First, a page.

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We read with interest the recent work in Annals of the Rheumatic Diseases by Bacon and colleagues regarding the relationship between cartilage loss and pain in patients with knee osteoarthritis (OA).1 The authors included 600 participants within the Osteoarthritis Initiative and found that cartilage loss was significantly associated with a small degree of worsening in pain over 24 months. The relation between cartilage thickness loss and pain was partially mediated by synovitis change, rather than by changes in bone marrow lesions. This finding prompted us to reconsider the relation between cartilage loss and pain, and the clinical efficacy of the chondroprotective application in the treatment of knee OA. Their excellent and important work adds to our knowledge base, but we do have two minor points that may help to contextualise findings from this study and contribute to further investigations.
First, the predominant patient population included in this study was mild to moderate OA by Kellgren-Lawrence (K&L) grade, which is the typical population in whom chondroprotective agents are indicated.2 However, in this study, neither patients with severe OA (K&L grade 4) were included,3 nor subanalysis based on the K&L grade was performed. As OA-related knee pain usually becomes more severe over time,4 it is conceivable that there might exist a cumulative effect that the weak association of cartilage loss with pain could be stronger along the degenerative process of the knee (figure 1). Therefore, it remains unclear whether there exists a dose–response relationship between cartilage loss and pain worsening, and further studies are warranted to investigate if there was a dynamic association between cartilage loss and knee pain during the degenerative process.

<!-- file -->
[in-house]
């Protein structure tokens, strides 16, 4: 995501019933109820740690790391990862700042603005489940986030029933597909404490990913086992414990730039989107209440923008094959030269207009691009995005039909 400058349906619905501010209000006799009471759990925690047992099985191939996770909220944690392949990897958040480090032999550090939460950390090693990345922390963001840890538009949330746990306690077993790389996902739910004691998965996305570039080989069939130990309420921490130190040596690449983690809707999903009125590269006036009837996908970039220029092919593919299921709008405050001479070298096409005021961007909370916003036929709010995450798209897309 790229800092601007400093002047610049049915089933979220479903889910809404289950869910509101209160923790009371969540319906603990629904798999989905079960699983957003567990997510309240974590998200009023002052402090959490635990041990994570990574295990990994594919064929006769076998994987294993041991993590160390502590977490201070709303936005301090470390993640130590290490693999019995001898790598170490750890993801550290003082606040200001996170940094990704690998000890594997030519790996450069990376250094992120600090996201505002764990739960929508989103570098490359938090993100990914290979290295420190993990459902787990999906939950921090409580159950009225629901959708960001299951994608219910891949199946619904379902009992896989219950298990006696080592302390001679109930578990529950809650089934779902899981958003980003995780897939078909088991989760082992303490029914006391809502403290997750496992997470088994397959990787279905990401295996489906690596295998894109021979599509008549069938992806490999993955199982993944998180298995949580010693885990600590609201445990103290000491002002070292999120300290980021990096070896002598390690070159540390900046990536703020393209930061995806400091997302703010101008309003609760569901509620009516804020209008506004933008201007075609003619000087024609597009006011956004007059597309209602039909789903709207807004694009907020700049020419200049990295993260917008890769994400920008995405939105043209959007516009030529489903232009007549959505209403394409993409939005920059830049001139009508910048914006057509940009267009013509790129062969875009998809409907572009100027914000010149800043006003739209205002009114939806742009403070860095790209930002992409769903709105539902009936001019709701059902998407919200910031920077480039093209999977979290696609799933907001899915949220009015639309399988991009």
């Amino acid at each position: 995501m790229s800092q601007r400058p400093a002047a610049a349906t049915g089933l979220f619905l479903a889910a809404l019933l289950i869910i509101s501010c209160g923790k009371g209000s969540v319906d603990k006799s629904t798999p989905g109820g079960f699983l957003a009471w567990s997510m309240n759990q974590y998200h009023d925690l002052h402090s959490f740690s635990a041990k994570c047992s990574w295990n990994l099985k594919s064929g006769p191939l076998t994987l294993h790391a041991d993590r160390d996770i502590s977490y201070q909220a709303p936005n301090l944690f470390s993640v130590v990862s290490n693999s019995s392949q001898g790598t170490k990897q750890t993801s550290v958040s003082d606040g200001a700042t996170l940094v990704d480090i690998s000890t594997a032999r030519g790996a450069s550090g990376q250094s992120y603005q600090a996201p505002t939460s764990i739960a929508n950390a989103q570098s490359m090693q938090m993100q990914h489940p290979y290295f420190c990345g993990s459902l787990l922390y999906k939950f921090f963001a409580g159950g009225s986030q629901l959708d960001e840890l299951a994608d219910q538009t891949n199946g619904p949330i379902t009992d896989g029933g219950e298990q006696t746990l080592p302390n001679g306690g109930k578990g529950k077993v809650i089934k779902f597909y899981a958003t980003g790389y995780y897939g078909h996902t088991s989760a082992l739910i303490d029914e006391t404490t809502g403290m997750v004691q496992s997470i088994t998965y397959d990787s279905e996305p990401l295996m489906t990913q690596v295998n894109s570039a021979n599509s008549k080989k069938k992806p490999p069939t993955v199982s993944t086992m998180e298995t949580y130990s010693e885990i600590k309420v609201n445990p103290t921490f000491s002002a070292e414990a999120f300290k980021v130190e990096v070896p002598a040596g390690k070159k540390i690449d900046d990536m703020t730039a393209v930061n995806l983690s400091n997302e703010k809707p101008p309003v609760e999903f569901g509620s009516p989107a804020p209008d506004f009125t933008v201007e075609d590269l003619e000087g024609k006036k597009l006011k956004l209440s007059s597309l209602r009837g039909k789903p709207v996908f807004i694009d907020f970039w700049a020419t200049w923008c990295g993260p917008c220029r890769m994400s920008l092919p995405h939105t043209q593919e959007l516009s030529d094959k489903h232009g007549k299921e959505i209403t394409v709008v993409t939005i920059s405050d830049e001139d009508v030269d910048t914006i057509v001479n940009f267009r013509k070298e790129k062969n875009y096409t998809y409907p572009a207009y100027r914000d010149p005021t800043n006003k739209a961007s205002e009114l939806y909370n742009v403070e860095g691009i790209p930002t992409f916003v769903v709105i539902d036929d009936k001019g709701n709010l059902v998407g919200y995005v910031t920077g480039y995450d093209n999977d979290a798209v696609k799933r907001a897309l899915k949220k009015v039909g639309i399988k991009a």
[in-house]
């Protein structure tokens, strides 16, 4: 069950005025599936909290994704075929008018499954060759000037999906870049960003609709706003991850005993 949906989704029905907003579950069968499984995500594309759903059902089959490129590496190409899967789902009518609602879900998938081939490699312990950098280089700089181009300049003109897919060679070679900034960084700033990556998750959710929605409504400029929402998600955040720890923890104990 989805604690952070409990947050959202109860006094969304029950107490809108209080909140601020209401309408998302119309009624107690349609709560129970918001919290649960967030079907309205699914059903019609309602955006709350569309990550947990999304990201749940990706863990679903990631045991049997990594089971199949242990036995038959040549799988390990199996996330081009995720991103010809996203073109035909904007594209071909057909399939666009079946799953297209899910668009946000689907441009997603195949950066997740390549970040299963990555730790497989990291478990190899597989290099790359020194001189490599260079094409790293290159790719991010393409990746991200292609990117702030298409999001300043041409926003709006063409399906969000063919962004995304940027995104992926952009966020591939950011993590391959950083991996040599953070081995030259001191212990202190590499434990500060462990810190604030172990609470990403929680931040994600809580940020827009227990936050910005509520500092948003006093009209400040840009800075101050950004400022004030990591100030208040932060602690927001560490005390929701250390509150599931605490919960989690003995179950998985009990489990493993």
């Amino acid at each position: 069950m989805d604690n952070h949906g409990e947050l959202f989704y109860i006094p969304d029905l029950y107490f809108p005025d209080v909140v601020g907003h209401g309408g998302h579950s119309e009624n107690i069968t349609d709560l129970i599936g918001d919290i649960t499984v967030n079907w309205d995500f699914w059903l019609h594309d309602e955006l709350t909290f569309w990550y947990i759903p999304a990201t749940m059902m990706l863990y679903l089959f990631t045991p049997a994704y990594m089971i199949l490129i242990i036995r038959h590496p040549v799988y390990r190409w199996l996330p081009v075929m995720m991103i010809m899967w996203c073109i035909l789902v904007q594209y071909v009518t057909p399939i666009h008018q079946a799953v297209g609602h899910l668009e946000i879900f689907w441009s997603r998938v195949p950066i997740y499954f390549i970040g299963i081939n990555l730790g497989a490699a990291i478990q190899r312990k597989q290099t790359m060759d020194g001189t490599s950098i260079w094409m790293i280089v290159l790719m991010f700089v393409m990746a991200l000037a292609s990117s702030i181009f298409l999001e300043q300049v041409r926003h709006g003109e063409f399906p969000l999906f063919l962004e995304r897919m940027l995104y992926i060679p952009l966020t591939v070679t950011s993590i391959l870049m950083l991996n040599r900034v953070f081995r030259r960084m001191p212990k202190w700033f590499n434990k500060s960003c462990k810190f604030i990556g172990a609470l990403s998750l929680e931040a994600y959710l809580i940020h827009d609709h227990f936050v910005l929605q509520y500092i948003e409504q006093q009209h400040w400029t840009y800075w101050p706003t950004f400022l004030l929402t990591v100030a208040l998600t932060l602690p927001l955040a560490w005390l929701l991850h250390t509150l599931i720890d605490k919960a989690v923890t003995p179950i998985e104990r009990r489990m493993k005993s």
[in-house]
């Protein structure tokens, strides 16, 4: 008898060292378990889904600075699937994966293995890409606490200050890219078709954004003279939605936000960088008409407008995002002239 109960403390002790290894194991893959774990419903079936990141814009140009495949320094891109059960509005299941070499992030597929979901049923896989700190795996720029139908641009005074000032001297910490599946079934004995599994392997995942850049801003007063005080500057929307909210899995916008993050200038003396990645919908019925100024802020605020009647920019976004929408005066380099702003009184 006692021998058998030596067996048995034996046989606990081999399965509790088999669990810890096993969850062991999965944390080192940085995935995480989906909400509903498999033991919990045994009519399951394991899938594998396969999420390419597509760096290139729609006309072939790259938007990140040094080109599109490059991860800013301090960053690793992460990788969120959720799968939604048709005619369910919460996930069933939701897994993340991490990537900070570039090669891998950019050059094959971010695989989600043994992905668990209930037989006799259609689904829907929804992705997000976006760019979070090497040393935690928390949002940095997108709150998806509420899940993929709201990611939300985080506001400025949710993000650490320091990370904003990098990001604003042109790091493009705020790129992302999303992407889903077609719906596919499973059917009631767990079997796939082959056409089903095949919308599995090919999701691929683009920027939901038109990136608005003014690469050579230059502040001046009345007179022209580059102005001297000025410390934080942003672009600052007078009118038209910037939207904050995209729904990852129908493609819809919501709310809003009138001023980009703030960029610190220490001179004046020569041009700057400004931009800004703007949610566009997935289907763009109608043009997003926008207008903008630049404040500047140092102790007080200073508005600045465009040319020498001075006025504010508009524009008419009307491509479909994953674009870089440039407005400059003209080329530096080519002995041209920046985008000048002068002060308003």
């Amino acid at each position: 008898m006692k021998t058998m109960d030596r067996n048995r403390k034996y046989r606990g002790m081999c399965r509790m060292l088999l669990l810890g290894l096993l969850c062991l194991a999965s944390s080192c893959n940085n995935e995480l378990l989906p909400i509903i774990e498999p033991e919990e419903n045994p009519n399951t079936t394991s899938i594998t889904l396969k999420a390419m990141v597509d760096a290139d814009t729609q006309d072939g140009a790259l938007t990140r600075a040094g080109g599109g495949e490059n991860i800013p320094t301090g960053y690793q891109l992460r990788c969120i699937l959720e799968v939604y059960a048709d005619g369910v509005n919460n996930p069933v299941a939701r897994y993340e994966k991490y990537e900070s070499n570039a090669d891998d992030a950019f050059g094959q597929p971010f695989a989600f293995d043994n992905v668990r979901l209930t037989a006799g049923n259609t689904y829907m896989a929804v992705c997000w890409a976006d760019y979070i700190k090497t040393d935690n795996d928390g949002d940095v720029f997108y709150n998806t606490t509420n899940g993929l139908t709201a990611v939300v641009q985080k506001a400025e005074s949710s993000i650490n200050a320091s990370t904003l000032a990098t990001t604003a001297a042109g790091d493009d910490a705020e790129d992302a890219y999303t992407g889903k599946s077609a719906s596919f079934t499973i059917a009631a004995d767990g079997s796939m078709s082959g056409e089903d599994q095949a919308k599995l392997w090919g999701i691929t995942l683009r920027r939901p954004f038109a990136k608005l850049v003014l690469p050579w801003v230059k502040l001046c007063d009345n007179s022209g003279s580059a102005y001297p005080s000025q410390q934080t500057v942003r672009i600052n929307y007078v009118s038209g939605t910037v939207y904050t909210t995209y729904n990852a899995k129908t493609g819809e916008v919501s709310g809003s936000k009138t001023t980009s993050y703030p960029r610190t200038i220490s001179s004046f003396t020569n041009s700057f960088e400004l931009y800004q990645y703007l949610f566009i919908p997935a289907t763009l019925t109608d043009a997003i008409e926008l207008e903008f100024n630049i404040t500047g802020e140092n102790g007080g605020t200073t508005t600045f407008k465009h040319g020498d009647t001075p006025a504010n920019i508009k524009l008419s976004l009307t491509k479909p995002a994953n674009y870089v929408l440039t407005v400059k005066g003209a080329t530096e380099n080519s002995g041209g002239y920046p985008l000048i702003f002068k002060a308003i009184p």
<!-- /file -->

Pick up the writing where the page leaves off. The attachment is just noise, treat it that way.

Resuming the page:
Second, the robustness of the results and the conclusion is severely biased by using the Western Ontario and McMaster Universities Osteoarthritis Index (WOMAC) pain score as the outcome. Although the WOMAC pain scale is a well-established, validated instrument to measure the pain level during specific activities that likely to cause OA pain,1 it only provides a summary of temporal or short-term pain severity, while the duration of pain is ignored. Considering the knee pain in OA is chronic, intermittent, activity related and varies over time,4 the WOMAC pain scale is not an ideal assessment tool to analyse the relationship between cartilage loss and knee pain, even if WOMAC pain scale has been widely used in similar studies.5–7 Thus, the findings should be interpreted with caution, and chronic pain assessment tools8–10 should be adopted to accurately and continuously measure the pain intensity and pain duration. If the continuous knee pain was cumulatively calculated, we could understand exactly how or to what extent the loss of cartilage thickness is associated with knee pain in OA.
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X-DW and DW contributed equally.
Contributors XDW, DW, WH and GXQ contributed substantially to conception and design; drafted the article; gave final approval of the version to be published; and agreed to act as guarantors of the work.
Funding The authors have not declared a specific grant for this research from any funding agency in the public, commercial or not-for-profit sectors.
Competing interests None declared.
Patient and public involvement Patients and/or the public were not involved in the design, or conduct, or reporting, or dissemination plans of this research.
Provenance and peer review Not commissioned; internally peer reviewed.